As designers and authors are physically separated from the press, especially by the advent of technologies such as the computer and Internet, it becomes easier and more efficient to print any piece of writing. Yet, ease and efficiency are each double-edged swords; they allow for faster, more streamlined dissemination of material, but demolish the history and even community behind the act of printing. As printing moves out of the hands of individuals and into the screens of computers and machines, it becomes all the more difficult – and all the more imperative – to preserve the tight-knit printing community, of which so many of the film’s interviewees spoke. A hidden advantage of the switch to technological printing, however, is the nostalgic urge it produces, creating a reversal as many people flock back to letterpress. Tiger Lily Press in Cincinnati, OH, is one example of a letterpress store that opens its doors to new generations of printing; they offer printmaking classes for every level of printers as well as letterpress goods that perpetuate letterpress’ resurgence within the literary and artistic worlds (see their website, http://tigerlilypress.org/, for more). It is the humanity and physicality of letterpress which attracts new printers to it, and which prevents it from being relegated to the dusting corners of obsolescence.

Works Cited

Fleishman, Glenn. “The Letterpress Shop at SVC.” Glenn Fleishman Writes Words about Things, 25 January 2017, https://glog.glennf.com/blog/2017/1/25/letterpress-printing-a-book-of-my-writing. Accessed 7 October 2021.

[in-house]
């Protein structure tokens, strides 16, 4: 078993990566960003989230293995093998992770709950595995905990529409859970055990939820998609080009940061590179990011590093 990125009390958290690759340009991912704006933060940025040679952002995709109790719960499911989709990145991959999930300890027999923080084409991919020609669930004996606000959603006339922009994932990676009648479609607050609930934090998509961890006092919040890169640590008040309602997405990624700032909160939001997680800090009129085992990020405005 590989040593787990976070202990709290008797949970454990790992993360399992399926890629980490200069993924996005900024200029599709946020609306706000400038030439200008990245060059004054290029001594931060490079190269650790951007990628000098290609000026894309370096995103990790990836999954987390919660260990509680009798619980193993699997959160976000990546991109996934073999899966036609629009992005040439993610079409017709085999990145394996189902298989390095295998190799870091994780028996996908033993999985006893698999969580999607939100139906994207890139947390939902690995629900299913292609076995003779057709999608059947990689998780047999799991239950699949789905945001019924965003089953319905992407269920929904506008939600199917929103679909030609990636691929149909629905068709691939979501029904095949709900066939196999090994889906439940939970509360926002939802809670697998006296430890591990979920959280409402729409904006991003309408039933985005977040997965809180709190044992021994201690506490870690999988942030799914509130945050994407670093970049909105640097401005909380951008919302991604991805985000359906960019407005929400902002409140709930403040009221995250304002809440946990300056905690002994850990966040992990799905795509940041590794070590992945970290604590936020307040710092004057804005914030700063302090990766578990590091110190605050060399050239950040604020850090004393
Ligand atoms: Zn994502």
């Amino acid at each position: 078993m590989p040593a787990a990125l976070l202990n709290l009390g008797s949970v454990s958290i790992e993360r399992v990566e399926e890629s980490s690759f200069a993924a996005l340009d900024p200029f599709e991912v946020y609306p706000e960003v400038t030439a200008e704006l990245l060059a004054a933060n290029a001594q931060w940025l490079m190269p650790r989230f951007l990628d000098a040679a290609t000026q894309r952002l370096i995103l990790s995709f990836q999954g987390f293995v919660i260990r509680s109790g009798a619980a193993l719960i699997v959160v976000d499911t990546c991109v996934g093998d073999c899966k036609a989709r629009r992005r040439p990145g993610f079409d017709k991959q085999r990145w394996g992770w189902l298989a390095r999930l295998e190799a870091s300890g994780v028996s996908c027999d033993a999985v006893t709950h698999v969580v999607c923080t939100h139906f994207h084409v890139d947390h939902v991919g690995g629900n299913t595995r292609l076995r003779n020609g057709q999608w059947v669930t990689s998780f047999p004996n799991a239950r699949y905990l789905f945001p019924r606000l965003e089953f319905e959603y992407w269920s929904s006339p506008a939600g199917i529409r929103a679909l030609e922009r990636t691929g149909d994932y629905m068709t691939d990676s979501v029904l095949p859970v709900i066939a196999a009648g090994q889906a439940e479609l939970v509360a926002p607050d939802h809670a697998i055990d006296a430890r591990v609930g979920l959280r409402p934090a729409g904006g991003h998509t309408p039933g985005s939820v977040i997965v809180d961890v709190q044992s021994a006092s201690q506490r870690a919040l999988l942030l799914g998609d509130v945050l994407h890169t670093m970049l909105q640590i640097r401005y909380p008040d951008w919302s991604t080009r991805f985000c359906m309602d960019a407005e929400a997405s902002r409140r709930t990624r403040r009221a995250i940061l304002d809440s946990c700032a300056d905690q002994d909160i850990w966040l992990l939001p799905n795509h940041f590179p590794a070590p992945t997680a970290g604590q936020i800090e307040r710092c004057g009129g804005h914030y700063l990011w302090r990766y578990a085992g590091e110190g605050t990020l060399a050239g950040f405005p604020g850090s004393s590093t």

Pressing On: The Letterpress Film, 2017, http://www.letterpressfilm.com/. Accessed 7 October 2021.

Tiger Lily Press, 2019, http://tigerlilypress.org/. Accessed 7 October 2021.

Turkish Secrets: A Creative/Critical response

When approaching the concept of an accordion book, I went further and decided to make a book consisting of Turkish folds. In a previous blog post I spoke about how I was wary of making my book too busy, too much for a viewer to realize. The numerous folds and various directions presented by the layout of the pages can sometimes take away from the content of the book. While it may not precisely look like a traditional “book”, my creation absolutely is. It has a form of binding and it has pages, although they are small. The concept of my book originated from the ideology of a zine, but mainly the portion about how it can be circulated easily and transported easily. That being my intent, my Turkish fold book is 4 inches square and about a centimeter tall. It has a slender, black, fabric cover and a relatively sleek, white profile. My intent behind all these details was to create a discreet and unassuming book which didn’t elude much of what it contained.